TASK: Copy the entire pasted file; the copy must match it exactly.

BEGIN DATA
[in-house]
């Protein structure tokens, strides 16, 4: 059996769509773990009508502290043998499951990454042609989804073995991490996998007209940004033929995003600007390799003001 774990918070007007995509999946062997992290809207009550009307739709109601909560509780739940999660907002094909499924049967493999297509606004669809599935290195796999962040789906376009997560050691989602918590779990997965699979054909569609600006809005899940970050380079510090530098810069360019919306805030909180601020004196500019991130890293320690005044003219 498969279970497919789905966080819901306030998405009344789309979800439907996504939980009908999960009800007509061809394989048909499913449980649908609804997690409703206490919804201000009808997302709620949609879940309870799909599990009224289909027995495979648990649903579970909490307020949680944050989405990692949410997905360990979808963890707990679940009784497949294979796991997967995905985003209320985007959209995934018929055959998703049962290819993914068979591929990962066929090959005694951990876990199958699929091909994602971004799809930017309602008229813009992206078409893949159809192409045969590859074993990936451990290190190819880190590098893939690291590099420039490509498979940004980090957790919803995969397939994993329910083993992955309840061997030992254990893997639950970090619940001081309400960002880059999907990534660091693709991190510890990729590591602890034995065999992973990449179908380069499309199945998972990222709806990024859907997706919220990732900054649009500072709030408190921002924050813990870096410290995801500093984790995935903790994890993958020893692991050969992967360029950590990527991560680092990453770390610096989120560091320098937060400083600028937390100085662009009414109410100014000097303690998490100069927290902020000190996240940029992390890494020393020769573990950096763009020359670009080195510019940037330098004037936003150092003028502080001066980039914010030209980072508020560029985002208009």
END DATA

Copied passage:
[in-house]
């Protein structure tokens, strides 16, 4: 059996769509773990009508502290043998499951990454042609989804073995991490996998007209940004033929995003600007390799003001 774990918070007007995509999946062997992290809207009550009307739709109601909560509780739940999660907002094909499924049967493999297509606004669809599935290195796999962040789906376009997560050691989602918590779990997965699979054909569609600006809005899940970050380079510090530098810069360019919306805030909180601020004196500019991130890293320690005044003219 498969279970497919789905966080819901306030998405009344789309979800439907996504939980009908999960009800007509061809394989048909499913449980649908609804997690409703206490919804201000009808997302709620949609879940309870799909599990009224289909027995495979648990649903579970909490307020949680944050989405990692949410997905360990979808963890707990679940009784497949294979796991997967995905985003209320985007959209995934018929055959998703049962290819993914068979591929990962066929090959005694951990876990199958699929091909994602971004799809930017309602008229813009992206078409893949159809192409045969590859074993990936451990290190190819880190590098893939690291590099420039490509498979940004980090957790919803995969397939994993329910083993992955309840061997030992254990893997639950970090619940001081309400960002880059999907990534660091693709991190510890990729590591602890034995065999992973990449179908380069499309199945998972990222709806990024859907997706919220990732900054649009500072709030408190921002924050813990870096410290995801500093984790995935903790994890993958020893692991050969992967360029950590990527991560680092990453770390610096989120560091320098937060400083600028937390100085662009009414109410100014000097303690998490100069927290902020000190996240940029992390890494020393020769573990950096763009020359670009080195510019940037330098004037936003150092003028502080001066980039914010030209980072508020560029985002208009």